THE WRONG MESSAGE AT THE WRONG TIME…. In recent years, when asked to reflect on his role in the Keating Five scandal, John McCain has consistently been contrite and willing to accept responsibility for his mistakes. “The appearance of it was wrong,” McCain once famously acknowledged. “It’s a wrong appearance when a group of senators appear in a meeting with a group of regulators, because it conveys the impression of undue and improper influence. And it was the wrong thing to do.”
Today, the McCain campaign took an entirely different tack.
McCain attorney John Dowd attempts to set the record straight on McCain and the Keating Five scandal in a media call.
Describes his former relationship with Charles Keating as “social friends,” calls situation a “classic political smear job on John.”
Thinks that the committee went too far in suggesting that McCain’s intervention with regulators was poor judgment.
The McCain campaign really hasn’t thought this one through. While the scandal was still fresh, McCain cooperated with investigators, acknowledged his mistakes, and accepted his formal rebuke. He took his lumps and vowed to do better in the future.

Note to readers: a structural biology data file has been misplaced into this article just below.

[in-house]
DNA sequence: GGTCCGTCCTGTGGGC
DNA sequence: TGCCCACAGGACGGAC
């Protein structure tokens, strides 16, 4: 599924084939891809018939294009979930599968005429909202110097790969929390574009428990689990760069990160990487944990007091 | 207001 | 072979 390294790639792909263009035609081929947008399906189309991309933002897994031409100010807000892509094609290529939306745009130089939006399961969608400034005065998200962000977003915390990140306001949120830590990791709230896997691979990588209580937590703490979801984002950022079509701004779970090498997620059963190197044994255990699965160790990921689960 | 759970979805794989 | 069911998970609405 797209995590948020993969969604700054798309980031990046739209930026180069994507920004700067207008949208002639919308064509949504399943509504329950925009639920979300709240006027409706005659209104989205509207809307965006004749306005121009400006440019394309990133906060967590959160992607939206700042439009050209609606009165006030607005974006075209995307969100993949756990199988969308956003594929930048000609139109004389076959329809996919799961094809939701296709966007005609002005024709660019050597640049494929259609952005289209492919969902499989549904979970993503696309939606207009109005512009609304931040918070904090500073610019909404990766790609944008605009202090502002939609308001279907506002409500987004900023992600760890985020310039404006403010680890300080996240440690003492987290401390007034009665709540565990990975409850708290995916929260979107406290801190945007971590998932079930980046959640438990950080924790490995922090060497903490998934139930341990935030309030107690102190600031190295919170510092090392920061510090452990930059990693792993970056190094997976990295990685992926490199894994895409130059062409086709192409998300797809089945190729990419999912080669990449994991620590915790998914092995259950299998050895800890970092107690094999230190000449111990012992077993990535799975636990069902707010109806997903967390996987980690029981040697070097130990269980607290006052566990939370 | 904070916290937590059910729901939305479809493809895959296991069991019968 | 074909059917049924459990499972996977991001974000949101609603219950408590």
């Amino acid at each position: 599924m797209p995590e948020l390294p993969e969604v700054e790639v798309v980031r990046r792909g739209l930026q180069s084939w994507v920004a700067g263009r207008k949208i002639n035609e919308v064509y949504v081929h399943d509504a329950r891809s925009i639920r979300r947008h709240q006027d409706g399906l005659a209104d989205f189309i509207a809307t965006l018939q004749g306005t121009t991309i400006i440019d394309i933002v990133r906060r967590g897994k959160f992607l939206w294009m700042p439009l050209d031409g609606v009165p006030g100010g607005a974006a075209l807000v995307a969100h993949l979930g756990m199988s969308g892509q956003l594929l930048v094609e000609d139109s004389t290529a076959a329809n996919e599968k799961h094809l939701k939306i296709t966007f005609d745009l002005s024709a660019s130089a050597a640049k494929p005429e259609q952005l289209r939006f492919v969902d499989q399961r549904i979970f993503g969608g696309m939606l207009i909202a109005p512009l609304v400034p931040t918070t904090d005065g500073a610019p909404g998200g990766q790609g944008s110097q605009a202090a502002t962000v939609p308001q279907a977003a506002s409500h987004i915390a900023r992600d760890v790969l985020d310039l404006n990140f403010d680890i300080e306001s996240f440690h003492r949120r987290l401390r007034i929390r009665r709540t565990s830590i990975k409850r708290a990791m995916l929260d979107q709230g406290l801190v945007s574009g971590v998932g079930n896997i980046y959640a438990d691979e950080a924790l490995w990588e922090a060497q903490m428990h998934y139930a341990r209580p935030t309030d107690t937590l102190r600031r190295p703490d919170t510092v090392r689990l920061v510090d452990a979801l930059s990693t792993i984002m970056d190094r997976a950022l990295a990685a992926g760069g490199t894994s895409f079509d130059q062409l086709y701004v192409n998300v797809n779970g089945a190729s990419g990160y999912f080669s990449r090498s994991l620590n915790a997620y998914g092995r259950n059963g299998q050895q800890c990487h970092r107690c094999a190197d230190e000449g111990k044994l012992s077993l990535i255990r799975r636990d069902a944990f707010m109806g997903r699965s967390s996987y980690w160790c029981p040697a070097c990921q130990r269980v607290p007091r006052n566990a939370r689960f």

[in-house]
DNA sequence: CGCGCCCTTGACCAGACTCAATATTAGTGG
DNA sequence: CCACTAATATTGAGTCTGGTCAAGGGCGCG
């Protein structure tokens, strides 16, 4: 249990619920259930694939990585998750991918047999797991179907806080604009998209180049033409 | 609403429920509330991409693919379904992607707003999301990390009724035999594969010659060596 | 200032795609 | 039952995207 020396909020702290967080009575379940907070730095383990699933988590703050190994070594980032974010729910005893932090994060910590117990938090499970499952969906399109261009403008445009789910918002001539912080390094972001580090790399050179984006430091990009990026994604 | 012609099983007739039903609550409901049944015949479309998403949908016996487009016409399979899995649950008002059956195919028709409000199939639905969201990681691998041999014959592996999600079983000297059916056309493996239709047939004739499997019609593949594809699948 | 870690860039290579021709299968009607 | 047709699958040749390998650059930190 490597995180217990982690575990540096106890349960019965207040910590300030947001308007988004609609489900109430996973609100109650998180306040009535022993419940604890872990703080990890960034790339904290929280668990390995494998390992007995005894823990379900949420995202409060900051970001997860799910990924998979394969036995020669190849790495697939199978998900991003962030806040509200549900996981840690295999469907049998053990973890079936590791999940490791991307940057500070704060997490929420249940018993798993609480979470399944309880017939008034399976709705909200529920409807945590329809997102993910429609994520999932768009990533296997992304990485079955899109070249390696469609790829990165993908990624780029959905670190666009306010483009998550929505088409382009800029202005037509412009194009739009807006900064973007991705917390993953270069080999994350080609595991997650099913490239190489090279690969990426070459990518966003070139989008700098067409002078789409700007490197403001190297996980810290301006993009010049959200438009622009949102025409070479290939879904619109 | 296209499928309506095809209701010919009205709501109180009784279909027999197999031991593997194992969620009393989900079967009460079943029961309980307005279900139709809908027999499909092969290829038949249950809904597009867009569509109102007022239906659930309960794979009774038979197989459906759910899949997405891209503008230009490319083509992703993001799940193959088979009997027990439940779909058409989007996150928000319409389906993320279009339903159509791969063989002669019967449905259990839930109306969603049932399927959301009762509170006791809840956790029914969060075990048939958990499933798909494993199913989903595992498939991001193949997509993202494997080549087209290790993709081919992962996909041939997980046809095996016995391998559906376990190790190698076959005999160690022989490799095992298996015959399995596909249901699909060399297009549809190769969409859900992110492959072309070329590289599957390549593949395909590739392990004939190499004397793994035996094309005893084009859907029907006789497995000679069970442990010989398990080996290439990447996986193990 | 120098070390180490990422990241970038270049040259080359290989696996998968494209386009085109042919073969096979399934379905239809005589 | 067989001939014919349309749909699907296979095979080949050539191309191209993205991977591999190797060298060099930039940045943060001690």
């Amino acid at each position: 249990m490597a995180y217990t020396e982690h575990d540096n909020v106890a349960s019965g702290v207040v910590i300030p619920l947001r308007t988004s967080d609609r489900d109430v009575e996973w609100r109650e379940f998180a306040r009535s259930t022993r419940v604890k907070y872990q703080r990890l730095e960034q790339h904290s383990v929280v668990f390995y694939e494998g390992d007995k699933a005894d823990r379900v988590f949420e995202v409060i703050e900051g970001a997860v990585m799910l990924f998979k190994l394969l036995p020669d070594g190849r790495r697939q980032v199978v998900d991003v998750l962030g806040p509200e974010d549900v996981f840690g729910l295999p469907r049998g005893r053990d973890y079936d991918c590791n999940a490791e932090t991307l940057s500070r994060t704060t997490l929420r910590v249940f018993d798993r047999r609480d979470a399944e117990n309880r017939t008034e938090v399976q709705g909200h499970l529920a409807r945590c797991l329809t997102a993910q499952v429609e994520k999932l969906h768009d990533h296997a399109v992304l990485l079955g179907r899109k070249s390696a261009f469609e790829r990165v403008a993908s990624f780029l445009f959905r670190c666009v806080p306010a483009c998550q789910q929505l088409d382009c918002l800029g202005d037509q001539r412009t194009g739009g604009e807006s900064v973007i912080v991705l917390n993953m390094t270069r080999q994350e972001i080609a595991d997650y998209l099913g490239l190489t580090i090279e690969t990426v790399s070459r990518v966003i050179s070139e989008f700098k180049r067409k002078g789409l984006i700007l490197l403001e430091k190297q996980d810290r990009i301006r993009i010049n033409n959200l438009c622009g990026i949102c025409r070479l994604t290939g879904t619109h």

But this message is the complete opposite of what McCain has said for years. As Aravosis explained, “This opens up the entire question of McCain’s supposed contrition. If McCain thinks he did nothing wrong, and that it was wrong for the Senate to scold him for his actions during the Keating Five Scandal, then he isn’t contrite at all, he isn’t sorry at all. He’s learned nothing.”
Ben Smith appreciates this striking shift.
I’d always thought McCain’s great strength in defending the Keating affair was that he’d acknowledged making a huge mistake, and spent his career repenting by recasting himself as a reformer.
So when his campaign puts his lawyer on the line with reporters to contest the details of a congressional inquiry that, largely, let McCain off the hook, doesn’t that cloud the sin-confession-atonement dynamic a bit?
It does, indeed. When McCain conceded wrongdoing, he used it as a platform to begin supporting campaign-finance reform. It made him a “reformer.” But now, the new argument is that McCain was the victim here, and his years of contrition were a sham. This argument, in effect, turns nearly two decades of McCain arguments completely on their head.
It’s hard to believe, but the McCain campaign has deliberately made this a new story all over again, just when the Obama campaign wants it to be.